This has timecomplexity O(n+m) or O(n^2)

mine is indeed incorrect  I deleted it though so your's now seems a little out of context – ShuggyCoUk Feb 25 '09 at 8:35

3

@Artru O(n^2) when using adjacency matrix, O(n + m) when using adjacency list for representing the graph. – 0x450 Jun 15 '16 at 10:14

Um...
m = O(n^2)
since the complete graph has exactlym=n^2
edges. So that'sO(n+m) = O(n + n^2) = O(n^2)
. – Alex Reinking Jun 27 '16 at 18:10
I know this is an old topic but for future searchers here is a C# implementation I created (no claim that it's most efficient!). This is designed to use a simple integer to identify each node. You can decorate that however you like provided your node object hashes and equals properly.
For Very deep graphs this may have high overhead, as it creates a hashset at each node in depth (they are destroyed over breadth).
You input the node from which you want to search and the path take to that node.
 For a graph with a single root node you send that node and an empty hashset
 For a graph having multiple root nodes you wrap this in a foreach over those nodes and pass a new empty hashset for each iteration
When checking for cycles below any given node, just pass that node along with an empty hashset
private bool FindCycle(int node, HashSet<int> path) { if (path.Contains(node)) return true; var extendedPath = new HashSet<int>(path) {node}; foreach (var child in GetChildren(node)) { if (FindCycle(child, extendedPath)) return true; } return false; }
There should not be any back edge while doing DFS.Keep track of already visited nodes while doing DFS,if you encounter a edge between current node and existing node,then graph has cycle.
here is a swift code to find if a graph has cycles :
func isCyclic(G : Dictionary<Int,Array<Int>>,root : Int , var visited : Array<Bool>,var breadCrumb : Array<Bool>)> Bool
{
if(breadCrumb[root] == true)
{
return true;
}
if(visited[root] == true)
{
return false;
}
visited[root] = true;
breadCrumb[root] = true;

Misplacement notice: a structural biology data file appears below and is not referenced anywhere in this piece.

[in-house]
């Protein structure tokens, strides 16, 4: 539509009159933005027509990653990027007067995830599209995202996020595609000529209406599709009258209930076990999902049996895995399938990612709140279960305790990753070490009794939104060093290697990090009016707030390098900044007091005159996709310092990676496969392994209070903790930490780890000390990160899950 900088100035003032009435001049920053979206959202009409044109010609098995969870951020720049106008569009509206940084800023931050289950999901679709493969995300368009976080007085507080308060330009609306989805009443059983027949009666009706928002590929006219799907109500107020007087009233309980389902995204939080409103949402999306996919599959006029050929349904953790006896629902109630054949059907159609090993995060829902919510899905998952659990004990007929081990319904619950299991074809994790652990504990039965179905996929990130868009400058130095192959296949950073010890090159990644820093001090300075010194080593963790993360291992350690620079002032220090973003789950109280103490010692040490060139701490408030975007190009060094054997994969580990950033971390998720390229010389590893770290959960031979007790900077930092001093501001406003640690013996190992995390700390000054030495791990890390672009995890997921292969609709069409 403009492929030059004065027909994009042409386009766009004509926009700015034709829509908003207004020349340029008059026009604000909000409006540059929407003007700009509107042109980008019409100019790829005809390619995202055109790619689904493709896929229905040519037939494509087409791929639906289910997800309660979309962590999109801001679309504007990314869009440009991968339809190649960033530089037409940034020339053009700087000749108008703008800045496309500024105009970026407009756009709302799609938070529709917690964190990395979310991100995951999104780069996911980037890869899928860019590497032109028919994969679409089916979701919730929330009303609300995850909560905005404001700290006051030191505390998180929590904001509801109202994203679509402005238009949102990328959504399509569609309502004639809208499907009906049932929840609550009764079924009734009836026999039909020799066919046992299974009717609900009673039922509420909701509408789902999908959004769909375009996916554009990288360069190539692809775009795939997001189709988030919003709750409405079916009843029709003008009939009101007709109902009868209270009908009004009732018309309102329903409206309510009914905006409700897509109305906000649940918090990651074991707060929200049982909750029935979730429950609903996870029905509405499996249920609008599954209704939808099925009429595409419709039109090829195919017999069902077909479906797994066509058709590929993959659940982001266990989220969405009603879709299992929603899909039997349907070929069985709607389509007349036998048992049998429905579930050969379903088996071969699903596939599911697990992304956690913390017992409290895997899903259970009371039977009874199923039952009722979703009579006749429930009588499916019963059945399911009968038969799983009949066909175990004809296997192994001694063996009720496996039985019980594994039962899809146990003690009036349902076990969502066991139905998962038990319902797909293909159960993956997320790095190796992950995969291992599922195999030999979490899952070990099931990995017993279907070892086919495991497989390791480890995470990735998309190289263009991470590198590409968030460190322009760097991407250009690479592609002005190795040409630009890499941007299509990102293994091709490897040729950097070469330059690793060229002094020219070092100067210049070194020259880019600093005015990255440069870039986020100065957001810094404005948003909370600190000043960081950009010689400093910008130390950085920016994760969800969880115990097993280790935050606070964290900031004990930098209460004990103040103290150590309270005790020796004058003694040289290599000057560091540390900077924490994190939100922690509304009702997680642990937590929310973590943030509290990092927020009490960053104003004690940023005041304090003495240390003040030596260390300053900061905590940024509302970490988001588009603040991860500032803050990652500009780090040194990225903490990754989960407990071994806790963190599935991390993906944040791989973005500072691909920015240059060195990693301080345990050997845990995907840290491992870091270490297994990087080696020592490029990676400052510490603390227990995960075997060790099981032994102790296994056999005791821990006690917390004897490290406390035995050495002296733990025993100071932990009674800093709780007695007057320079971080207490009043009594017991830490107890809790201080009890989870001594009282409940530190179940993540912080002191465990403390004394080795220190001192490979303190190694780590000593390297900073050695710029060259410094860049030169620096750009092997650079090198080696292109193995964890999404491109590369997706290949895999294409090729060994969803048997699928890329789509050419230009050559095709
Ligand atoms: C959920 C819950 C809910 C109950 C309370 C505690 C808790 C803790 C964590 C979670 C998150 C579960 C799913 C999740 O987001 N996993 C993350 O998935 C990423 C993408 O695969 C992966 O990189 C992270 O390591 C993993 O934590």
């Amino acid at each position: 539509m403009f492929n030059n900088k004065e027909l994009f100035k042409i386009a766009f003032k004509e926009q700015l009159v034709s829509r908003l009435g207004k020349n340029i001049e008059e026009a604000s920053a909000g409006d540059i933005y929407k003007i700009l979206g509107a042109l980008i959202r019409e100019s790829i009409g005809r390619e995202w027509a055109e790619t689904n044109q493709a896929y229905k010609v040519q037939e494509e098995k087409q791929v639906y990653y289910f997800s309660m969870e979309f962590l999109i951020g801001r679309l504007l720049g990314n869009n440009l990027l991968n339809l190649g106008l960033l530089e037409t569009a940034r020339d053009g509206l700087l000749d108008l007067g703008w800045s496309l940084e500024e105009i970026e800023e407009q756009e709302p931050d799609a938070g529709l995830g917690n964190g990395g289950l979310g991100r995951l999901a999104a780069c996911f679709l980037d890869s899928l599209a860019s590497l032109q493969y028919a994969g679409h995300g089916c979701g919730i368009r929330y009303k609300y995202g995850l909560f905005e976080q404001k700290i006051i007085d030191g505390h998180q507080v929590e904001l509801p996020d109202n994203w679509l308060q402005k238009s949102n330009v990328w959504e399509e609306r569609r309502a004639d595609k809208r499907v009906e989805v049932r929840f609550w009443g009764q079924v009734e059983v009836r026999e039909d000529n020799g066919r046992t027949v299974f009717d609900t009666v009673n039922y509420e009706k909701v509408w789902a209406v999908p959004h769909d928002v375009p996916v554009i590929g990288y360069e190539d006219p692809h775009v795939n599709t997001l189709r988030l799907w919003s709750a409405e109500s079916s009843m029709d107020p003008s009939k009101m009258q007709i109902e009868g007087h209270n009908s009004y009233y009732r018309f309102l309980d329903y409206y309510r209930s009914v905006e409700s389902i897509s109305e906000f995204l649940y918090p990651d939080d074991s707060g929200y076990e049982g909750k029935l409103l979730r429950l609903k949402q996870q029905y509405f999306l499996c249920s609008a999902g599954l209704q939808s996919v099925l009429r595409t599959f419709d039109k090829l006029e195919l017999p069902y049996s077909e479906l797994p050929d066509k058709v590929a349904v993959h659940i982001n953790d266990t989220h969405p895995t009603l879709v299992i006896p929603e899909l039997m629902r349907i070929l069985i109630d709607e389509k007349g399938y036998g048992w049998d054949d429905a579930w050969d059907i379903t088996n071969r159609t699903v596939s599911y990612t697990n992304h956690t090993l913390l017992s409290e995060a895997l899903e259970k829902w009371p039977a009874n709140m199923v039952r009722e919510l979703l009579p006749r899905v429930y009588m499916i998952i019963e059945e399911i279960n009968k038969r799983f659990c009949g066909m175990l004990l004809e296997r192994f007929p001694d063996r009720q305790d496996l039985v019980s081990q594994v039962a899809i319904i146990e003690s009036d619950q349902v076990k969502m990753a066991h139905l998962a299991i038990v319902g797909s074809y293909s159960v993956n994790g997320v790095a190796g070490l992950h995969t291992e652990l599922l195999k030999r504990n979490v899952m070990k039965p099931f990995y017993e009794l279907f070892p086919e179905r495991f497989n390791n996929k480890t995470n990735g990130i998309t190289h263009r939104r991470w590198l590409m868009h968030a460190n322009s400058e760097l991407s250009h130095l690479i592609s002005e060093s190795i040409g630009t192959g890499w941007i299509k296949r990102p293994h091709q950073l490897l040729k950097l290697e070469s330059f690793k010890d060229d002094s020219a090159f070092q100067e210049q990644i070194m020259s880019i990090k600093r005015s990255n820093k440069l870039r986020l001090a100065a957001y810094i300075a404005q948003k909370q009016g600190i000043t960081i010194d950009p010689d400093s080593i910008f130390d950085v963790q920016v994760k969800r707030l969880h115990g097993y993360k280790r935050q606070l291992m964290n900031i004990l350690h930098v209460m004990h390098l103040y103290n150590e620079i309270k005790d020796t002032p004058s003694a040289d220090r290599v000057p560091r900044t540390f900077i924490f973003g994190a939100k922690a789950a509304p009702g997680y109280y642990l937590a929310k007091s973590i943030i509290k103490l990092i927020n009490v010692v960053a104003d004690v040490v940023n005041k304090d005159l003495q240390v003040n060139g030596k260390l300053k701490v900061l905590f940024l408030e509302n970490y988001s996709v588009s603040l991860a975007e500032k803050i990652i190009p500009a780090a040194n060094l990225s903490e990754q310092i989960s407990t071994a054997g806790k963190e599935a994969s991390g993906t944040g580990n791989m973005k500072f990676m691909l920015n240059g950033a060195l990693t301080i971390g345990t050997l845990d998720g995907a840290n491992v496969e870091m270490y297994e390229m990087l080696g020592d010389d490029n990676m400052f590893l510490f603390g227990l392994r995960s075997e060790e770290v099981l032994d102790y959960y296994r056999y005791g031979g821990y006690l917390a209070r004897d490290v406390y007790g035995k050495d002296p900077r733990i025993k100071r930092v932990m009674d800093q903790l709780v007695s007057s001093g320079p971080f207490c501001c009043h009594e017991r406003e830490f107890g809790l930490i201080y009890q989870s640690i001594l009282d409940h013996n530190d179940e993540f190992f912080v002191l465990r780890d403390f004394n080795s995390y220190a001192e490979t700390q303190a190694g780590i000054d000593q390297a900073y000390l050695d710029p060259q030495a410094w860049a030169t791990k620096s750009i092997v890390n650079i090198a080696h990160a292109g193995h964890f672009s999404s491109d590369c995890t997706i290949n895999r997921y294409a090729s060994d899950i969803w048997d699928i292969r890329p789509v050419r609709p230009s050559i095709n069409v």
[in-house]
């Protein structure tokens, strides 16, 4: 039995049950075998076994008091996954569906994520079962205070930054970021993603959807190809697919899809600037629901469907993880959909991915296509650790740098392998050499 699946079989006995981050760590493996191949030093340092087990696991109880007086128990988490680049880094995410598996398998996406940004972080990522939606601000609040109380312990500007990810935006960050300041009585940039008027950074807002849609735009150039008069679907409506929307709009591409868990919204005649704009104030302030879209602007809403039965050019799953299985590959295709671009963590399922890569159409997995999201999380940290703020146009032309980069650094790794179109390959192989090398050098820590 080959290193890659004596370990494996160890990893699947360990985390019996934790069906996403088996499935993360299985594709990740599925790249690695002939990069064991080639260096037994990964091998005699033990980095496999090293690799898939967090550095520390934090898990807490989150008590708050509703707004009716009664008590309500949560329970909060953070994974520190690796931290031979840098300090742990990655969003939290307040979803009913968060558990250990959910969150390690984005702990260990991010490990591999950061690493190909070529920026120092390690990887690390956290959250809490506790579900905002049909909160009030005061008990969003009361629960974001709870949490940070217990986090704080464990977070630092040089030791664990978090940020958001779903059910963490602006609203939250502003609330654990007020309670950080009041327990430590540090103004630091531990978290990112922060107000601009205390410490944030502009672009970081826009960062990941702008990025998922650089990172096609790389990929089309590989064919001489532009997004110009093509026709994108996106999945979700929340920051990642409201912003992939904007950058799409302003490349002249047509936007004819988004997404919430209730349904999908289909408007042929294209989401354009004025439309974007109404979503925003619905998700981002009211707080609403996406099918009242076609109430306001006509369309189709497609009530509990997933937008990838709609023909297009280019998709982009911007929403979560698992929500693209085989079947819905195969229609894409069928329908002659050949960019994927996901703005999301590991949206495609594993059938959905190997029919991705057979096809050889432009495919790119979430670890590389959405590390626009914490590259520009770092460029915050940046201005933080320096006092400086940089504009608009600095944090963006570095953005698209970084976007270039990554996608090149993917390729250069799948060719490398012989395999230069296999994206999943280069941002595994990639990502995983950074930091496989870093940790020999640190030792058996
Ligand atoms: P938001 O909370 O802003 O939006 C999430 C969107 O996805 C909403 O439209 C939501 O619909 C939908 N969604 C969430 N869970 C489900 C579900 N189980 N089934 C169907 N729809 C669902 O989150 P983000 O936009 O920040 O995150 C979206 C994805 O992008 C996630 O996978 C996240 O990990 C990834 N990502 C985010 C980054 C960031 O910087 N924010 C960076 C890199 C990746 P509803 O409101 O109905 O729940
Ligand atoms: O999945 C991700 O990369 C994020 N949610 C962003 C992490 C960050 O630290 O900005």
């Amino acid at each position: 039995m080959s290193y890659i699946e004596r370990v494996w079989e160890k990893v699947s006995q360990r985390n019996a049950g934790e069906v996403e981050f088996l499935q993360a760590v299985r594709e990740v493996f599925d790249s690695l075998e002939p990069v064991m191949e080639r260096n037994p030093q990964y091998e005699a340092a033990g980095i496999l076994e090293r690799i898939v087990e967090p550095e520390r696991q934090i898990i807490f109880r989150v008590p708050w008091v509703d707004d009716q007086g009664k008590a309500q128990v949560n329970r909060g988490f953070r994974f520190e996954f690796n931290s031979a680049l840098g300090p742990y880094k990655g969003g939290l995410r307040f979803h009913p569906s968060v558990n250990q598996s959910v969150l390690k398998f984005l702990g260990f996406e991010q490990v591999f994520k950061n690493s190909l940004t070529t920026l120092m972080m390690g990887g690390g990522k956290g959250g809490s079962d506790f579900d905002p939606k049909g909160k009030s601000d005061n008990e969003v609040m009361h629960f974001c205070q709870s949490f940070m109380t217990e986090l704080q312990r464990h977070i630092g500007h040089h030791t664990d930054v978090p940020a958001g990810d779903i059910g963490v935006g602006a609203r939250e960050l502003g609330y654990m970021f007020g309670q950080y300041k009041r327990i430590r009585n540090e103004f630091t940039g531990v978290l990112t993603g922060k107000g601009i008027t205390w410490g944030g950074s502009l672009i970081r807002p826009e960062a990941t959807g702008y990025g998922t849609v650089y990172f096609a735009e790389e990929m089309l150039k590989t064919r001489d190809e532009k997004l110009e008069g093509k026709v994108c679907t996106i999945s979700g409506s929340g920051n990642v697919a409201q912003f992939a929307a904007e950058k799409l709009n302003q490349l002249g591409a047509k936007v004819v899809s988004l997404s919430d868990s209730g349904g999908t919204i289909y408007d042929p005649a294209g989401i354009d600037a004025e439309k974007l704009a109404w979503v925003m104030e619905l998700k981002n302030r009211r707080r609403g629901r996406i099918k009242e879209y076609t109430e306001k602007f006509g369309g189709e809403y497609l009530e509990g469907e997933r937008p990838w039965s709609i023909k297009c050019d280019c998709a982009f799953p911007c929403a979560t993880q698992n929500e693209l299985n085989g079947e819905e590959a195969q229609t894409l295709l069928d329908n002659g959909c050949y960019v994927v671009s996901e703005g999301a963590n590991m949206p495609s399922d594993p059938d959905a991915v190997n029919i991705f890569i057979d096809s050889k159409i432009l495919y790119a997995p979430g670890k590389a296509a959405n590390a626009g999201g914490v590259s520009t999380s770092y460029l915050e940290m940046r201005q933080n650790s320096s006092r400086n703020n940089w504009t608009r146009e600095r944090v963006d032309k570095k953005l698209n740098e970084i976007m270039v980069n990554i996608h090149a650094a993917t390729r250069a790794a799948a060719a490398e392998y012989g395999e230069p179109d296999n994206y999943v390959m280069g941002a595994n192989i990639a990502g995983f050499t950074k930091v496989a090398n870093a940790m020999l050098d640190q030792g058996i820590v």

if(G[root] != nil)
{
for child : Int in G[root]!
{
if(isCyclic(G,root : child,visited : visited,breadCrumb : breadCrumb))
{
return true;
}
}
}
breadCrumb[root] = false;
return false;
}
let G = [0:[1,2,3],1:[4,5,6],2:[3,7,6],3:[5,7,8],5:[2]];
var visited = [false,false,false,false,false,false,false,false,false];
var breadCrumb = [false,false,false,false,false,false,false,false,false];
var isthereCycles = isCyclic(G,root : 0, visited : visited, breadCrumb : breadCrumb)
The idea is like this : a normal dfs algorithm with an array to keep track of visited nodes , and an additional array which serves as a marker for the nodes that led to the current node,so that when ever we execute a dfs for a node we set its corresponding item in the marker array as true ,so that when ever an already visited node encountered we check if its corresponding item in the marker array is true , if its true then its one of the nodes that let to itself (hence a cycle) , and the trick is whenever a dfs of a node returns we set its corresponding marker back to false , so that if we visited it again from another route we don't get fooled .
Here is my ruby implementation of the peel off leaf node algorithm.
def detect_cycles(initial_graph, number_of_iterations=1)
# If we keep peeling off leaf nodes, one of two things will happen
# A) We will eventually peel off all nodes: The graph is acyclic.
# B) We will get to a point where there is no leaf, yet the graph is not empty: The graph is cyclic.
graph = initial_graph
iteration = 0
loop do
iteration += 1
if number_of_iterations > 0 && iteration > number_of_iterations
raise "prevented infinite loop"
end
if graph.nodes.empty?
#puts "the graph is without cycles"
return false
end
leaf_nodes = graph.nodes.select { node node.leaving_edges.empty? }
if leaf_nodes.empty?
#puts "the graph contain cycles"
return true
end
nodes2 = graph.nodes.reject { node leaf_nodes.member?(node) }
edges2 = graph.edges.reject { edge leaf_nodes.member?(edge.destination) }
graph = Graph.new(nodes2, edges2)
end
raise "should not happen"
end
Just had this question in a Google interview.
Topological Sort
You can try to sort topologically, which is O(V + E) where V is the number of vertices, and E is the number of edges. A directed graph is acyclic if and only if this can be done.
Recursive Leaf Removal
The recursively remove leaf nodes until there are none left, and if there's more than a single node left you've got a cycle. Unless I'm mistaken, this is O(V^2 + VE).
DFSstyle ~ O(n + m)
However, an efficient DFSesque algorithm, worst case O(V + E), is:
function isAcyclic (root) {
const previous = new Set();
function DFS (node) {
previous.add(node);
let isAcyclic = true;
for (let child of children) {
if (previous.has(node)  DFS(child)) {
isAcyclic = false;
break;
}
}
previous.delete(node);
return isAcyclic;
}
return DFS(root);
}
You can use inversion of finding cycle from my answer here https://stackoverflow.com/a/60196714/1763149
def is_acyclic(graph):
return not has_cycle(graph)